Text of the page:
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[Sema] Don't warn on printf('%hd', [char]) (PR41467)
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Authored by Nathan-Huckleberry on Tue, Aug 13, 4:11 PM.

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  • Add comment in test
nickdesaulniers accepted this revision.Wed, Aug 14, 10:30 AM

LGTM thanks for the patch!

This revision is now accepted and ready to land.Wed, Aug 14, 10:30 AM
lebedev.ri retitled this revision from Fix warning on printf('%hd', [char]) to [Sema] Don't warn on printf('%hd', [char]) (PR41467).Wed, Aug 14, 10:54 AM
lebedev.ri added a reviewer: aaron.ballman.

There was a request in the linked bug for some code archaeology to see why this behavior exists in the first place. What were the results of that? I'm not opposed to the patch, but I would like to understand why it behaves the way it does.

I could imagine "confusing user intent" being a valid reason why someone might want this warning, so we may want to default-off this diagnostic (because the code is safe) but still provide users with a way to enable it.

clang/test/Sema/format-strings-enum-fixed-type.cpp
82–83

This comment is now incorrect.

There was a request in the linked bug for some code archaeology to see why this behavior exists in the first place. What were the results of that? I'm not opposed to the patch, but I would like to understand why it behaves the way it does.

Since printf is a variadic function, integral argument types are promoted to int. The warning code runs the matchesType check twice, once to check if the promoted type (int) is able to be printed with the format and once to check if the original type (char) is able to be printed with the format.

printf("%d", [char]) is caught by the first case
printf("%hhd", [char]) is caught by the second case.

printf("%hd", [char]) is a warning because an exception has not been made for that case.

There was a request in the linked bug for some code archaeology to see why this behavior exists in the first place. What were the results of that? I'm not opposed to the patch, but I would like to understand why it behaves the way it does.

Since printf is a variadic function, integral argument types are promoted to int. The warning code runs the matchesType check twice, once to check if the promoted type (int) is able to be printed with the format and once to check if the original type (char) is able to be printed with the format.

printf("%d", [char]) is caught by the first case
printf("%hhd", [char]) is caught by the second case.

printf("%hd", [char]) is a warning because an exception has not been made for that case.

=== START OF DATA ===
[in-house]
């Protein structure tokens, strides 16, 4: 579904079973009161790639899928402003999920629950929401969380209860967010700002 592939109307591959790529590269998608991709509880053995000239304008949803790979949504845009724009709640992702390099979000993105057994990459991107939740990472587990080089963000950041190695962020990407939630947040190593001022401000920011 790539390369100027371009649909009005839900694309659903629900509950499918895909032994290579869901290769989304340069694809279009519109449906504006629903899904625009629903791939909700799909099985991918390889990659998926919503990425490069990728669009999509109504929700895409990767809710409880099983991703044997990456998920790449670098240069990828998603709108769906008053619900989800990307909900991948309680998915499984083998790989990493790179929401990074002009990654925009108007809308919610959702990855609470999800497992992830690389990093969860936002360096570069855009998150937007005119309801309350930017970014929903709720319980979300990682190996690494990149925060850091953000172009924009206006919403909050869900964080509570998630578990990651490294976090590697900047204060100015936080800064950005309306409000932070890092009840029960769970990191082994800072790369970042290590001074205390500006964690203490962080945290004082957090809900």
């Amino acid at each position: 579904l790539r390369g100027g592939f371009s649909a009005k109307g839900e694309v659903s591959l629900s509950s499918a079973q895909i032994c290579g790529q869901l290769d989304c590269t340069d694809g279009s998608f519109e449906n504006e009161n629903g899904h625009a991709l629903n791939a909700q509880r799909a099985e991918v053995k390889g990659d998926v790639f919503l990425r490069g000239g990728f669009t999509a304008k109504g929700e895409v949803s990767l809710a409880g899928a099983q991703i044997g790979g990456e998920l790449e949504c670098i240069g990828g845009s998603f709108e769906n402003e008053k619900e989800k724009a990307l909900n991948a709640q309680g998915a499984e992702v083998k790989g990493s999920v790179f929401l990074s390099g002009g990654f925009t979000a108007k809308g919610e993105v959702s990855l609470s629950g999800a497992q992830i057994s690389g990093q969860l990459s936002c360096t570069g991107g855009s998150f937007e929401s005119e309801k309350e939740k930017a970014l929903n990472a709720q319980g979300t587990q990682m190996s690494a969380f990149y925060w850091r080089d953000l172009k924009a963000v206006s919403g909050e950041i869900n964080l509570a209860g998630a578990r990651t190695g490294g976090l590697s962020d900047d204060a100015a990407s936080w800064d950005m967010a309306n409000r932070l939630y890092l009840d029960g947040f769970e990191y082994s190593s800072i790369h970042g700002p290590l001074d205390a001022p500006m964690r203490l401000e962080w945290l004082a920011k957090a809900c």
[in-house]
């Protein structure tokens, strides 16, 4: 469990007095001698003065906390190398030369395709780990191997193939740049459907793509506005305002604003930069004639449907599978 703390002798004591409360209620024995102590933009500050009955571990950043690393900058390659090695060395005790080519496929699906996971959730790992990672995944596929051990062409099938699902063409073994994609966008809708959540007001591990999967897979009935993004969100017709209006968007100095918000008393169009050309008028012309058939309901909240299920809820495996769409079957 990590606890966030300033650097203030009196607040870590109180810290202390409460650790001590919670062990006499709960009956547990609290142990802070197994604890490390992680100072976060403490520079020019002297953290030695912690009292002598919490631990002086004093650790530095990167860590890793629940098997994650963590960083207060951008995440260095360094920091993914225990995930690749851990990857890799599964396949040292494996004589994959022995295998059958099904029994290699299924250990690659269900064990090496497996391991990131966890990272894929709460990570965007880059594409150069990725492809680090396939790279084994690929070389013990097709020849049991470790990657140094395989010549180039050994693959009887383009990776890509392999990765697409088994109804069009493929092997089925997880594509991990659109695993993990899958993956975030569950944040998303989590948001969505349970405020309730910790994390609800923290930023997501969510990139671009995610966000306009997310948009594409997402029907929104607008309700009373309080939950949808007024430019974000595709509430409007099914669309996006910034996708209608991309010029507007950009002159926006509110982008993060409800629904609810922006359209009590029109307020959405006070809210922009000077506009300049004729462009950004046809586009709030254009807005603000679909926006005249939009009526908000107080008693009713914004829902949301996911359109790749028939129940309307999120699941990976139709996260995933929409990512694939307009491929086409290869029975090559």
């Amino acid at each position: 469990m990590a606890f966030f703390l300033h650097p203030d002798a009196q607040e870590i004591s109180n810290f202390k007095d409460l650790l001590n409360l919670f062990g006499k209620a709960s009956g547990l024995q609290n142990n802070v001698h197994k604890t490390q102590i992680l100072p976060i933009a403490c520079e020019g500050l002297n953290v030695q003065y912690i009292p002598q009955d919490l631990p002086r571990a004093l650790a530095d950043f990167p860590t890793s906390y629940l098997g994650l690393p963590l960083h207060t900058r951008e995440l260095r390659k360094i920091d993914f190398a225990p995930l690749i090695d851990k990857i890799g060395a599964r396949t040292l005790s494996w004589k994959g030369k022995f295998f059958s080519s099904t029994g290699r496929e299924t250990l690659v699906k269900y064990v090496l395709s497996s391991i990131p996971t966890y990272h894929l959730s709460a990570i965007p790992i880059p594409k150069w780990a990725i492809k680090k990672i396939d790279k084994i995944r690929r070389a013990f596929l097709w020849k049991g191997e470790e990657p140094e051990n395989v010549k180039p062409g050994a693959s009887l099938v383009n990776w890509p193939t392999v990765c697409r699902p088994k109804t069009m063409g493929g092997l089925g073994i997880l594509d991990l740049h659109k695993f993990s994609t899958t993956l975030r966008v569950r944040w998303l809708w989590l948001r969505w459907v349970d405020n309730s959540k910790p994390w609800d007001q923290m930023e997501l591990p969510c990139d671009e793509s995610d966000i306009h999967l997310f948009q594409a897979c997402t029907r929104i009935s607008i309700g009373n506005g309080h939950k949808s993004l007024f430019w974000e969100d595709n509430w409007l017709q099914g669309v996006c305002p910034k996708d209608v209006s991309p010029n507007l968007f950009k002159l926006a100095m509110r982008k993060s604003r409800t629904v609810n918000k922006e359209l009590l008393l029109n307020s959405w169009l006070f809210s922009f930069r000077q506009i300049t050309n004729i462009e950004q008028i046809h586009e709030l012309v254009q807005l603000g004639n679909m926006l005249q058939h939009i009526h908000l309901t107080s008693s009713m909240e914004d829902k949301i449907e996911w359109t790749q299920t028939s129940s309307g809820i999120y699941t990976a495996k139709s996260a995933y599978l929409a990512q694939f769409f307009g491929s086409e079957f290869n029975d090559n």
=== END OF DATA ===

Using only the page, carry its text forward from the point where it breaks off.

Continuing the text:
That explains what the implementation does, but does not attempt to answer the question *why* things are the way they are.

I read https://bugs.llvm.org/show_bug.cgi?id=41467#c4 as

  • any narrowing is always diagnosed
  • promotion to wider than int is diagnosed
  • passthrough is not diagnosed
  • promotion to something smaller than int is diagnosed (the current case)

I can interpret it as: we already know that

Since printf is a variadic function, integral argument types are promoted to int.

therefore why are you first implicitly promoting to int and then implicitly truncating?
Did you mean to print the original value? Did you mean to print int?

That doesn't sound too outlandish to me.

There was a request in the linked bug for some code archaeology to see why this behavior exists in the first place. What were the results of that? I'm not opposed to the patch, but I would like to understand why it behaves the way it does.

Since printf is a variadic function, integral argument types are promoted to int. The warning code runs the matchesType check twice, once to check if the promoted type (int) is able to be printed with the format and once to check if the original type (char) is able to be printed with the format.

printf("%d", [char]) is caught by the first case
printf("%hhd", [char]) is caught by the second case.

printf("%hd", [char]) is a warning because an exception has not been made for that case.

This all makes sense as to how things work today, but I was more wondering why they worked that way in the first place. I'm especially interested to know whether this is diagnosed because it shows confusion of the user's intent, because that seems like a valuable behavior to retain (though perhaps it doesn't need to be default-on).

lebedev.ri requested changes to this revision.Thu, Aug 15, 12:09 PM

(just want to mark it as "unanswered questions")

This revision now requires changes to proceed.Thu, Aug 15, 12:09 PM

As far as I can tell this case was just overlooked. The original commit adding this change https://reviews.llvm.org/rG0208793e41018ac168412a3da8b2fba70aba9716 only allows chars to int and chars to chars. Another commit ignores typing of chars https://reviews.llvm.org/rG74e82bd190017d59d5d78b07dedca5b06b4547da. I did not see anything related to this particular case in previous commits.

aaron.ballman requested changes to this revision.Fri, Aug 16, 6:53 AM

As far as I can tell this case was just overlooked. The original commit adding this change https://reviews.llvm.org/rG0208793e41018ac168412a3da8b2fba70aba9716 only allows chars to int and chars to chars. Another commit ignores typing of chars https://reviews.llvm.org/rG74e82bd190017d59d5d78b07dedca5b06b4547da. I did not see anything related to this particular case in previous commits.

Hmm, it looks like, at least from this review, someone thought the behavior was for demonstrating user intent: http://llvm.org/viewvc/llvm-project?view=revision&revision=157961.

I've convinced myself that -Wformat should disable that diagnostic by default, but there is utility in keeping it exposed through a different format warning flag. It seems like -Wformat-pedantic should still diagnose this case.